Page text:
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Grieving for Normal

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Carter Thompson - 11th Grade
Fairfield High School; Fairfield, Iowa

Code Bravo unheeded, countries conceal
Unprecedented news that we dismiss;
Daily revision, this cannot be real!
To Armageddon will I compare this? 

Aristocratic noses of leaders
Turned up and away from the people’s pain.
Denying the experts to keep order,
Their façade of icy lies melts again.

Whispering snowflakes cool my heated fears,
Quiet snow hushes darkness in my soul.
One serene, fatal leap could end my tears;
No! A new life has begun, is it whole?

It is life. For a light burden, don’t ask,
This training from life builds you a strong back.

This sonnet encapsulates the journey I have taken alongside everyone else in this world through 2020 and 2021. Grieving for Normal follows a theme of how I was forced to leave my simple, comfortable, and predictable life that was the first fifteen years of my life for one I had little to no control over. The best way to explain how the rollercoaster of the past two years has made me feel was through the five stages of grief: denial, anger, bargaining, depression, and acceptance.

The first quatrain represents the first stage of grief: denial. Confusion and denial filled my head as the first news about the COVID-19 pandemic came out. We soon find out that this silent killer, which should have been a warning code “Bravo,” was ignored by China and the United States. We heard about it, but nothing was done. Then soon upon us was the reality of the situation, as newly educated opinions rose daily with their new recommendations and regulations for us to follow. This felt like the end of the world was upon us, or at least the world we knew.

The second quatrain is representative of the second and third stages of grief: anger and bargaining. Rage filled me as I tried to understand what was going on. There was no leadership by President Donald Trump, Governor Kim Reynolds of Iowa, or the Fairfield Community School District administration. Our leaders put their agendas above all else while ignoring the opinions of experts and the reality of the situation and world we face. They ignored us! Their people were suffering, and they didn’t seem to care. However, the façade that they held up, and maintained with their icy voices filled with lies, couldn’t last forever. Slowly their lies melted as the truth was revealed to us all. Hundreds of thousands of people will die if nothing is to be done.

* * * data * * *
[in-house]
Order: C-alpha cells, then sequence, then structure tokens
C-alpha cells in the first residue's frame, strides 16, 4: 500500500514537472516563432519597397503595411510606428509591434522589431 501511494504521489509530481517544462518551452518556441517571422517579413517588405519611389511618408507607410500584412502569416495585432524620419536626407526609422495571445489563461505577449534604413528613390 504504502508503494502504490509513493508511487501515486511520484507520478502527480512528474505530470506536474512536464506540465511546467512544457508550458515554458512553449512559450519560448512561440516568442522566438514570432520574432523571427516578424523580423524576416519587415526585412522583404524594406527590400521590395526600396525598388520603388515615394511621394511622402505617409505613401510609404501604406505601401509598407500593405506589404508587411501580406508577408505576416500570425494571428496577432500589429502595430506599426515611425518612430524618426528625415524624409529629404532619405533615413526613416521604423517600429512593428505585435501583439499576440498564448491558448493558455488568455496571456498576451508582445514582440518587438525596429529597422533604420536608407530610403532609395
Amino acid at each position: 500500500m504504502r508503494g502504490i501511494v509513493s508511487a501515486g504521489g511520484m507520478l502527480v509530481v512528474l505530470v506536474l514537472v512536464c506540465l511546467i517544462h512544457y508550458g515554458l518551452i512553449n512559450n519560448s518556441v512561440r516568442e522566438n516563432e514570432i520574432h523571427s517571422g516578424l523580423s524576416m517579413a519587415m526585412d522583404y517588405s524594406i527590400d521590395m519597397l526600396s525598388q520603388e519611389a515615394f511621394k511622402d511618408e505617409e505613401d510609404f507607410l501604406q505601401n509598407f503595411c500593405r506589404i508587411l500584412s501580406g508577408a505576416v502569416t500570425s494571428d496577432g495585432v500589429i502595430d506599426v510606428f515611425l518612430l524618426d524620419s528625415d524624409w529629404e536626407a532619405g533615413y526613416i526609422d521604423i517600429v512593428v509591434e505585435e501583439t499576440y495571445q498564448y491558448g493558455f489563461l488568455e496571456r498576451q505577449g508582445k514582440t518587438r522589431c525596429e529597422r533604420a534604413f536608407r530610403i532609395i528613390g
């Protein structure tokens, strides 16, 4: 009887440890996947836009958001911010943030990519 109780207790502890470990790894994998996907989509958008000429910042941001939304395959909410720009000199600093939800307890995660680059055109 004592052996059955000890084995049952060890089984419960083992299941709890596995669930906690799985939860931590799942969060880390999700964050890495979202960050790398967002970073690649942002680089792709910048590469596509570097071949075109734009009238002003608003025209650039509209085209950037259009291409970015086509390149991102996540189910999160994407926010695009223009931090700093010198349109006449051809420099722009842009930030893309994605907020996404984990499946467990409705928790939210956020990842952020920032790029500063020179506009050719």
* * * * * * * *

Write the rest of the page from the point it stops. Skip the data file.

The third and final quatrain represents the fourth stage of grief: depression. It starts with the personification of snowflakes as whispering, symbolizing the quiet and pure calm I recognized in the fallen snow of the Winter of 2020-21. This “whisper” of snow cooled off and quieted my intense fears, as it represented a pure hope for me and quieted the dark times that plagued my mind. I even reached a point where I contemplated the peaceful freefall and finality of a jump for all the pain I was experiencing. At this point, I merely made it through the day as I tried to learn college-level classes virtually, including AP Calculus AB and BC and AP Psychology. I felt less human and more robotic as I logged on, watched the daily video, printed off the worksheet, did the problems, and then took a picture and submitted all my work for classes. Forget having fun sports, honor choir, and band. I was depressed. However, this quatrain ends with me reeling back to reality and away from the Evil One’s temptations, saying, “No! That is not the answer to my troubles!” I repeat this to myself, but not without the thought of the bizarre and uncertain life that I’m left to live. Is it a whole life, or just a shell of the good thing it used to be—like me?

Finally, after I was able to reel myself away from those dark, evil, and close-minded conversations I had with myself. I reflected, and that’s what this couplet represents. It’s the fifth and final stage of grief: acceptance. I lost everything I knew that was normal, including the person I thought I was. They now serve as building blocks, as trials that I endured and came out stronger. I look back and say, “I made it through that, so I can definitely make it through this.” The phrase “Don’t ask for a lighter load, ask for a stronger back” reminds me to seek God in the hardest of times. To ask Him to make me stronger in every way and to stand tall and proud amidst adversity. Also, to ask Him to grant me the strength to cast all my fears onto Him and trust that He will help me in every way He can. After all, in some way, everything that we go through in life is a part of His greater plan for us in the end.